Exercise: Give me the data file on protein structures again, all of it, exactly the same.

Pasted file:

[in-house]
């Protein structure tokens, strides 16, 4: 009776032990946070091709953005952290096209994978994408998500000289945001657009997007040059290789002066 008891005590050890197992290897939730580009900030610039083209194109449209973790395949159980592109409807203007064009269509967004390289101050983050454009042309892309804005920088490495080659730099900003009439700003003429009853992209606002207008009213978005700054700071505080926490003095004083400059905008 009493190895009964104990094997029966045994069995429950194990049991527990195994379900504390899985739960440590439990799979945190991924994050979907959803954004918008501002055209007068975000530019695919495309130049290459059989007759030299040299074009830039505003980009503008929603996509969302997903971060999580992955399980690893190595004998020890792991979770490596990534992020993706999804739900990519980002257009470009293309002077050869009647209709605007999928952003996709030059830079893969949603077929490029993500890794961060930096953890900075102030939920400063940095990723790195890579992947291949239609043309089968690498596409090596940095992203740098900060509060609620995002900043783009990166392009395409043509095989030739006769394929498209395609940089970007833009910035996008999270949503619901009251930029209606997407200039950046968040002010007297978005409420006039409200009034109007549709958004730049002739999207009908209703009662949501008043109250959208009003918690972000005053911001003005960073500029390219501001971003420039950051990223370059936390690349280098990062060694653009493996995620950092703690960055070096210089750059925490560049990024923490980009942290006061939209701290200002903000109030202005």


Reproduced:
[in-house]
């Protein structure tokens, strides 16, 4: 009776032990946070091709953005952290096209994978994408998500000289945001657009997007040059290789002066 008891005590050890197992290897939730580009900030610039083209194109449209973790395949159980592109409807203007064009269509967004390289101050983050454009042309892309804005920088490495080659730099900003009439700003003429009853992209606002207008009213978005700054700071505080926490003095004083400059905008 009493190895009964104990094997029966045994069995429950194990049991527990195994379900504390899985739960440590439990799979945190991924994050979907959803954004918008501002055209007068975000530019695919495309130049290459059989007759030299040299074009830039505003980009503008929603996509969302997903971060999580992955399980690893190595004998020890792991979770490596990534992020993706999804739900990519980002257009470009293309002077050869009647209709605007999928952003996709030059830079893969949603077929490029993500890794961060930096953890900075102030939920400063940095990723790195890579992947291949239609043309089968690498596409090596940095992203740098900060509060609620995002900043783009990166392009395409043509095989030739006769394929498209395609940089970007833009910035996008999270949503619901009251930029209606997407200039950046968040002010007297978005409420006039409200009034109007549709958004730049002739999207009908209703009662949501008043109250959208009003918690972000005053911001003005960073500029390219501001971003420039950051990223370059936390690349280098990062060694653009493996995620950092703690960055070096210089750059925490560049990024923490980009942290006061939209701290200002903000109030202005």